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Issues remain as outdoor dining is examined

By Grace Lovins

Continuing a year’s worth of work, the Birmingham Planning Board revisited its outdoor dining ordinance again at a study session at its meeting on Wednesday, July 13.

The board revisited changes to the ordinance, including a definition of furnishing zones that would allow a little more flexibility for outdoor dining, as well as the grandfathering of pre-existing outdoor dining areas that would be considered non-compliant after the ordinance has officially been adopted.

Members of the board discussed the possibility of including the ability of furnishing zones to hold an outdoor dining area, but most were conflicted about the parameters of what a furnishing zone should be defined as. A furnishing zone is described as the area between the sidewalk and the curb where streetscape amenities such as planter boxes, street lights and tree wells are typically located. A previous ordinance revision had determined no outdoor dining would be allowed in furnishing zones.

Given the approval of Wilders bistro’s outdoor dining platform by the board earlier in the same meeting, board member Bryan Williams noted his disapproval for the current language of the ordinance.

“If hypothetically we get in a situation where the city commission has turned down a deck in the street and we were then forcing a project that we approved to have a deck in the street back onto the sidewalk, we wouldn’t want a deck in the area next to the building. … I don’t necessarily like the language where we are with this,” said Williams, referencing the Wilders bistro proposal, which approved a deck on N. Old Woodward in one parking spot as well as an adjacent area.

The conversation on furnishing zones transitioned into whether outdoor dining should not be allowed against the building, or if the minimum width of the sidewalk with an outdoor dining area should be slightly expanded.

Board member Daniel Share noted that, if the ordinance were to include a minimum width for the sidewalk around a business that has an outdoor dining area, that likely there could not be a single number for the minimum width that would work in all parts of town. Following Share’s comment, member Janelle Whipple-Boyce proposed that the ordinance should differentiate between downtown Birmingham and the rest of the city.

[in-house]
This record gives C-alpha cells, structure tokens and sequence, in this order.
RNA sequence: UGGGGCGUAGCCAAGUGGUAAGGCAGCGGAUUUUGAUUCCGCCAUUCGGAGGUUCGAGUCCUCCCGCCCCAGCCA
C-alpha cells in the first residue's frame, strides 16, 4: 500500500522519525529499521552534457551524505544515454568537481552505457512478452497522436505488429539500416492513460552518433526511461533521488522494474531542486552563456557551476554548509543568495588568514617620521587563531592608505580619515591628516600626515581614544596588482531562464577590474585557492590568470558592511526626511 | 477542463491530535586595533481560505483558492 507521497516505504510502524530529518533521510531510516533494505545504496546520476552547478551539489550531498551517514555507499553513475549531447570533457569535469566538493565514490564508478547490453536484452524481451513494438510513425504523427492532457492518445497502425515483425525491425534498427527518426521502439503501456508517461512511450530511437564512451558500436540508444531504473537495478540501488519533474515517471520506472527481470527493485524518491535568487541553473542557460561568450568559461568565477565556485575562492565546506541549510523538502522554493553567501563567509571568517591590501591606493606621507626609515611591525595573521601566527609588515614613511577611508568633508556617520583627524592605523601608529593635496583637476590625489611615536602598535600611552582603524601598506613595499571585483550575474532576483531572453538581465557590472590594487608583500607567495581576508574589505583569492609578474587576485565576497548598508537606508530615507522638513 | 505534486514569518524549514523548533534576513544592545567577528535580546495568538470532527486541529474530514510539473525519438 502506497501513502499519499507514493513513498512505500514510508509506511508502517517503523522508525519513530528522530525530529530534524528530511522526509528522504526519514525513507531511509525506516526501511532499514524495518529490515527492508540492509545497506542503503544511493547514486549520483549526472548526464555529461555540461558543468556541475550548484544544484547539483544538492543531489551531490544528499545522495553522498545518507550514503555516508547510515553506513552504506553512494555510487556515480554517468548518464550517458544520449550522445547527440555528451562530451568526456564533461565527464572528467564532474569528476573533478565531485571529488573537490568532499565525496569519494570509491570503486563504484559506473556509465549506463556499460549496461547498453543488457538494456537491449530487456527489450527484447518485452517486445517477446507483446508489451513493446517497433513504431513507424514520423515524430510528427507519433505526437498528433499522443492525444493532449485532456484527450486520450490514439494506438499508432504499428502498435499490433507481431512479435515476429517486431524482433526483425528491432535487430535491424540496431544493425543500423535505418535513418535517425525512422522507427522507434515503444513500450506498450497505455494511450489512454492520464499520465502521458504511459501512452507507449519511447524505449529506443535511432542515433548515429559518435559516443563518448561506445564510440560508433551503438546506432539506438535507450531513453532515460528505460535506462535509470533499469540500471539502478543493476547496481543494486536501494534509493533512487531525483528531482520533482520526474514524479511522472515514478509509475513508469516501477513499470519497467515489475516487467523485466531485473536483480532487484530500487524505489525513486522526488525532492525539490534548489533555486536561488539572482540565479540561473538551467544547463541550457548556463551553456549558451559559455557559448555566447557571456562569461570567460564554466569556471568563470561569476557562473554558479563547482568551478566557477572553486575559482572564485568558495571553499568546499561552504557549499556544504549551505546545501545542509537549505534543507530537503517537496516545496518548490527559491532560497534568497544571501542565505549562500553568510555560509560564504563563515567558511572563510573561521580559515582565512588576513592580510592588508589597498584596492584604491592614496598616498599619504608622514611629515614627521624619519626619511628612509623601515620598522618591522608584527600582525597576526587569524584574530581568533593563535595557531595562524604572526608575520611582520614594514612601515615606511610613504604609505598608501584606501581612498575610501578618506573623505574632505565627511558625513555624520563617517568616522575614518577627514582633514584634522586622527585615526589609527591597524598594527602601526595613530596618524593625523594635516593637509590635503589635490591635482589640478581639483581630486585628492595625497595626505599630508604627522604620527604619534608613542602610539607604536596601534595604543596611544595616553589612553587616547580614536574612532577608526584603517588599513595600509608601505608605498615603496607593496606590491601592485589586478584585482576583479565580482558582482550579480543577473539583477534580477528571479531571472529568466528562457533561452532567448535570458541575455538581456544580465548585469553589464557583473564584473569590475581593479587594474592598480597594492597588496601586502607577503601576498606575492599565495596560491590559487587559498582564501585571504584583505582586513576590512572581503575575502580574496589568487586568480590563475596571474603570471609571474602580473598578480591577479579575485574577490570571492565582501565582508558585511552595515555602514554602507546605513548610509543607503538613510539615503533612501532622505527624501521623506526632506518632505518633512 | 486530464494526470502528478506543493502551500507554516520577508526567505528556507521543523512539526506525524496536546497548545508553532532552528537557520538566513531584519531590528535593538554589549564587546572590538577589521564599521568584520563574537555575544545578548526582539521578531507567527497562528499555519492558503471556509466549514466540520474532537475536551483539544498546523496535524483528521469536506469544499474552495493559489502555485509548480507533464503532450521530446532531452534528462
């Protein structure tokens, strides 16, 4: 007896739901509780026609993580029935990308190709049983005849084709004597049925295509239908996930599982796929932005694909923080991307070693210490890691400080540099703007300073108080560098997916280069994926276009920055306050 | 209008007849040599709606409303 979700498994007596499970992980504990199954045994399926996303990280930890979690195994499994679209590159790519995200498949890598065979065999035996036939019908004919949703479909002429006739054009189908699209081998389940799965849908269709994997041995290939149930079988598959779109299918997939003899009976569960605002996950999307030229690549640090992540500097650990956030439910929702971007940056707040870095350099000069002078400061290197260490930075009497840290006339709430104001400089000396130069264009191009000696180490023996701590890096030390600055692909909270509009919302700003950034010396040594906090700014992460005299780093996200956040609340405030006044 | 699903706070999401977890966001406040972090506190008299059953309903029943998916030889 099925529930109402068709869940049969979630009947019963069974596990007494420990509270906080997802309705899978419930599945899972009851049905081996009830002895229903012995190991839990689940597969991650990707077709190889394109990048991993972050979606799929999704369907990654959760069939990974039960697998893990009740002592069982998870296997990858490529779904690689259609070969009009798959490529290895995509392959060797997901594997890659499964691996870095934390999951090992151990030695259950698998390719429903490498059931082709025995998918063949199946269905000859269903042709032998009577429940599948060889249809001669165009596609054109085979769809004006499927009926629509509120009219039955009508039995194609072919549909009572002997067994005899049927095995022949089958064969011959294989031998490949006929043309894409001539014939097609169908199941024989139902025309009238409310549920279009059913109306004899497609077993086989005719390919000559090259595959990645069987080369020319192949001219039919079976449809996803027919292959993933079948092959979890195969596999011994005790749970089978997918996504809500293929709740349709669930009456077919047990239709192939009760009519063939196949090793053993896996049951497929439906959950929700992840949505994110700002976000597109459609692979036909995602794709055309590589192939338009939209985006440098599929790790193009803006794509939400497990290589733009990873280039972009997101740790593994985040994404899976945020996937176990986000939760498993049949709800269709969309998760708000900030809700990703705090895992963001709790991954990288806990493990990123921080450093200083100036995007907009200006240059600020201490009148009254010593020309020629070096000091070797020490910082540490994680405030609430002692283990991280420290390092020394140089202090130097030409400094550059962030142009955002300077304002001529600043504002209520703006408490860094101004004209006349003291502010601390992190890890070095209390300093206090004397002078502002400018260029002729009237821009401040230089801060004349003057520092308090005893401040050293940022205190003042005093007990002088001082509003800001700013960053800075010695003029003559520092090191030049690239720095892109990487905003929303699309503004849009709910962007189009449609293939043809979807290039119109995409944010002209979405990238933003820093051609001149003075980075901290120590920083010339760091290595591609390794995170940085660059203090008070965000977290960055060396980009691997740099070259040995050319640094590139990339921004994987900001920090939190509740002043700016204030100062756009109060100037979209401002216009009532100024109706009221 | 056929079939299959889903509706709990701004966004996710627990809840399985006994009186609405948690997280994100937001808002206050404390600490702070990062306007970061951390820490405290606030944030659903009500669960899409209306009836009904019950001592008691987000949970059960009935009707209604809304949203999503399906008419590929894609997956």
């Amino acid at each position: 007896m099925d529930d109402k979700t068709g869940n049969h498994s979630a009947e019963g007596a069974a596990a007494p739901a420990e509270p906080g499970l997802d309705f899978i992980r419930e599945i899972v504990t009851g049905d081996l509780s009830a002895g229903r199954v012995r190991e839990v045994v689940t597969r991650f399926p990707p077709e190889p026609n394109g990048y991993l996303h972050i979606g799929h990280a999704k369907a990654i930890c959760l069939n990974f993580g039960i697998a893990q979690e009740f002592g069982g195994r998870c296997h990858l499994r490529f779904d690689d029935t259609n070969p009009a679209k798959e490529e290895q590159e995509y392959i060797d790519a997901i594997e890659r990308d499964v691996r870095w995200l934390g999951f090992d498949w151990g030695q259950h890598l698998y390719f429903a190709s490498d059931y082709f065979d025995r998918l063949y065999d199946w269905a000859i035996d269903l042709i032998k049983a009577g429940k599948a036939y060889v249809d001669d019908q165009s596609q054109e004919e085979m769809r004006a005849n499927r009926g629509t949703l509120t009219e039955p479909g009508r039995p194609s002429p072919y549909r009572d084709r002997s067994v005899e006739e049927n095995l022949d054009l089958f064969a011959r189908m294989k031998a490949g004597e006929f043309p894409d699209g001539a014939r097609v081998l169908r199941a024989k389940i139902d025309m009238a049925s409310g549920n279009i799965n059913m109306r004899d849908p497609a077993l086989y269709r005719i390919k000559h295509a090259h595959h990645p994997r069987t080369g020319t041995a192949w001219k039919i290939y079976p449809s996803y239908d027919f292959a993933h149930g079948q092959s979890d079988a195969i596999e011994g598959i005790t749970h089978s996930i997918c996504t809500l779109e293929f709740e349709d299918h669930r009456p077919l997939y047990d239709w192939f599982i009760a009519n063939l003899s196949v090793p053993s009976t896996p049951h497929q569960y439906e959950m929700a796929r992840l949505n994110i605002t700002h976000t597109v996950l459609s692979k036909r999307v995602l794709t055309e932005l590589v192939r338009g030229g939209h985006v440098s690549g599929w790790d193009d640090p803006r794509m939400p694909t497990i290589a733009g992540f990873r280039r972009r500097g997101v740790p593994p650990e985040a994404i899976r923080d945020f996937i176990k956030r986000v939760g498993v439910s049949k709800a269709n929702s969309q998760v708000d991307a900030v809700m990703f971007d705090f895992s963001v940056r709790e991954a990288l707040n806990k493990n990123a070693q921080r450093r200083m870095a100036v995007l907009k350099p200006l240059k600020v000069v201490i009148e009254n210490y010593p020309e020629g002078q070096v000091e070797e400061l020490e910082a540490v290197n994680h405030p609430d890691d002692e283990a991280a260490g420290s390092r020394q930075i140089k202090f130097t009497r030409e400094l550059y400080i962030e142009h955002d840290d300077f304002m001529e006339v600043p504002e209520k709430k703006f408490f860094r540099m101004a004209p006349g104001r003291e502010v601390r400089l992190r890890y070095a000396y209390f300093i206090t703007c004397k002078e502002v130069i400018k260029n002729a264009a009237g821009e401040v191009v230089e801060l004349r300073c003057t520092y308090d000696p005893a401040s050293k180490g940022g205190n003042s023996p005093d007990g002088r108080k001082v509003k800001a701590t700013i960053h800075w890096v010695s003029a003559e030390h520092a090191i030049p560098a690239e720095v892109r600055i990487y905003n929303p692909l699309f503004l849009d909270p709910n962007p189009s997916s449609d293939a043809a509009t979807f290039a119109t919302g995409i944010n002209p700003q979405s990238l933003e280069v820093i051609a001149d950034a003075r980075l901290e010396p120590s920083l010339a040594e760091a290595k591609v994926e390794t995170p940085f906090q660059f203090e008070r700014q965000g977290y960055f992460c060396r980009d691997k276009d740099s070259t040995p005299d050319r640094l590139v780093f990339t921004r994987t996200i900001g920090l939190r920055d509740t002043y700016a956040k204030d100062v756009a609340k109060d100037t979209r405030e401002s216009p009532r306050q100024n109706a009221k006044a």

John Henke, a Birmingham attorney and past representative to Birmingham restaurants, began public comments by expressing his contempt for the sunset provision, or grandfathering of existing outdoor dining areas found throughout the city.

“The sunset provision is a terrible idea. A couple of reasons why: One, if you set a particular date for this, a quick run of the restaurants would require at the expiration of the sunset new special land use permit approvals for each one of those bistros that are now non-compliant, that would not be grandfathered in,” Henke said. “A quick run of those numbers would be 25 of the 50 restaurants would have to go through all new [special land use permit] processing. … On average right now that is running anywhere from two to nine months, plus the added cost to each one of the applicants to do that.”

James Hayosh, co-owner of Commonwealth Café, commented on the push to define or categorize specific spaces with such a diversity of buildings and sidewalk availability throughout the city.

“Every place that I was trying to think of over the last hour, everything is unique, every furnishing space is different. … From the resident and patron perspective, everyone wants something unique. Nobody wants the same thing with a different menu halfway down the block,” Hayosh said.

Dupuis referred to comments that the board has not done enough to engage restaurateurs, remarking that local restaurant owners just aren’t turning out, with efforts to try and engage or discuss the ordinance with business owners proving ineffective. He also pointed out that the board should not be concerned with micromanaging certain details of the ordinance such as umbrella or awning sizes.

“If you’re going to have me going out and measuring pitch and supporting numbers and the heights and the balances and the materials, I don’t think that’s a great idea,” Dupuis said.


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